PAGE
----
Scripture reveals that Titus was a Gentile disciple (Gal 2:3). He was very likely a native of Antioch in Syria, the great centre of early Gentile Christianity. It was also likely that he met Paul there, and was taught the Truth by him, becoming his “true child in the common faith” (Titus 1:4). He accompanied Paul and Barnabas on the journey to Jerusalem for the council meeting on the “Gentile controversy” (Gal 2:1). Being a Gentile, Titus “was not compelled to be circumcised” (Gal 2:3). Subsequently, Titus probably accompanied Paul on some of his missionary travels into the Gentile world, including to Galatia. He played an especially important role at the time of the crisis in the Corinthian ecclesia. Titus is reported in 2 Corinthians 7:6 as bringing reassuring news to Paul in Macedonia that the troubles within the Corinthian ecclesia were being resolved. Titus, clearly a fine ambassador and diplomat in the Lord’s service, with a concern and affection for the Corinthian ecclesia (2 Cor 8:16), was delighted to bring Paul such comforting news (2 Cor 7:13–16). Titus later returned to Corinth, commissioned by Paul to complete organization of the welfare collection system there (2 Cor 8:6). In appreciation, Paul describes Titus to the Corinthians as “my partner and fellow worker in your service” (v23). He especially commends Titus for not “taking advantage” of the Corinthians in any way (2 Cor 12:18).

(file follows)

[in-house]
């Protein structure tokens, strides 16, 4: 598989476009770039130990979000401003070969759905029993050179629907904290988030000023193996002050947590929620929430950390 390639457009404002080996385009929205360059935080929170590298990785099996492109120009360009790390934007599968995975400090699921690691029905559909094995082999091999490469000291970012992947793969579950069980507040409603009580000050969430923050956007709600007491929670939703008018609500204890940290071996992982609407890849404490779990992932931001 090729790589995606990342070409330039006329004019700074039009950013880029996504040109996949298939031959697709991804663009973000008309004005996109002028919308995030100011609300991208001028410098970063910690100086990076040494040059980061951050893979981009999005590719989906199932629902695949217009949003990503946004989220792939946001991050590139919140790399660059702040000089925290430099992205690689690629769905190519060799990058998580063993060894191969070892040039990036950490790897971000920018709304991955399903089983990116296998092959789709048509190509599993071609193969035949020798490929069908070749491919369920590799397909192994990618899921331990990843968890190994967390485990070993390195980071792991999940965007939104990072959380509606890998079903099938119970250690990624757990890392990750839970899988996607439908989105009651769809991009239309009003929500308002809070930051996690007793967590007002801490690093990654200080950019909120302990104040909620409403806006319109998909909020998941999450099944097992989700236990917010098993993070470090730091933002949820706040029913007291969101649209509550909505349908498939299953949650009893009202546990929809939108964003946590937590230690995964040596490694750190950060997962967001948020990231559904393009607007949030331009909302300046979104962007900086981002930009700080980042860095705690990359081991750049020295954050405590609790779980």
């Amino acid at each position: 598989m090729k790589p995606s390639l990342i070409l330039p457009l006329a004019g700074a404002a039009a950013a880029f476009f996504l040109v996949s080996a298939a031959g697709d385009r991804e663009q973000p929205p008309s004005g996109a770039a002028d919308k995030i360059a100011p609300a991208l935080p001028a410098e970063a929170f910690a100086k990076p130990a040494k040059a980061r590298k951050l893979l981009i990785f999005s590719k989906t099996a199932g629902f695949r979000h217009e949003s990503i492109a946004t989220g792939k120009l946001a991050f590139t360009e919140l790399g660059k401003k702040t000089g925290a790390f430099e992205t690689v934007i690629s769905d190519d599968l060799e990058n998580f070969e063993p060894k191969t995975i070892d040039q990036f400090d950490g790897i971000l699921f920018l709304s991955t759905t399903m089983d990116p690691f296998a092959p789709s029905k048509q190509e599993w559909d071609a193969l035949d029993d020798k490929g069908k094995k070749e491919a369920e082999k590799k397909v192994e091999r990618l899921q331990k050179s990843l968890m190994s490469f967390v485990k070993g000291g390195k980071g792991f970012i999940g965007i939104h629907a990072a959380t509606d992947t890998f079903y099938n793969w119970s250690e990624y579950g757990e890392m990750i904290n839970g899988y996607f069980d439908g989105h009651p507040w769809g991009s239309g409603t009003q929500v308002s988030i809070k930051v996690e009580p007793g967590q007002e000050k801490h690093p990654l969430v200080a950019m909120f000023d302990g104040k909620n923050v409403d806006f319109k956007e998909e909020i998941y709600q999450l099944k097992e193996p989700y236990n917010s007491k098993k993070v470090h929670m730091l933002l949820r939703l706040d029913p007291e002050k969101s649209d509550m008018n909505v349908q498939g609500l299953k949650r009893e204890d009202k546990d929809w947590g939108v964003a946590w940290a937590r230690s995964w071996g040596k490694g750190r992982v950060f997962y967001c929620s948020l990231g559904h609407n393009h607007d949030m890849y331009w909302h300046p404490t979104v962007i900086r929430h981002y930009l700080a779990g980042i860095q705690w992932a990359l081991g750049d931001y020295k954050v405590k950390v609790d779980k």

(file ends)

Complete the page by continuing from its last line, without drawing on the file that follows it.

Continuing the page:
Several years later, Paul, following his release from imprisonment, took Titus with him to Crete (Titus 1:5). He apparently left him there to assist with the growth and organization of the Cretan ecclesia. This ecclesia was finding itself in a very difficult and generally hostile social environment (1:10), in which Titus needed the greatest support. It appears that Titus received Paul’s letter in Crete soon after the great apostle had left the island. Subsequently, Paul encouraged Titus (3:12) to join him at Nicopolis, on the west coast of the Aegean Peninsula, when relieved in Crete by either Artemas or Tychicus. Later still, 2 Timothy 4:10 refers to a visit by Titus to Dalmatia (modern Croatia). Nonbiblical sources (Eusebius) assume his later return to Crete, describing him as a bishop or elder until his old age.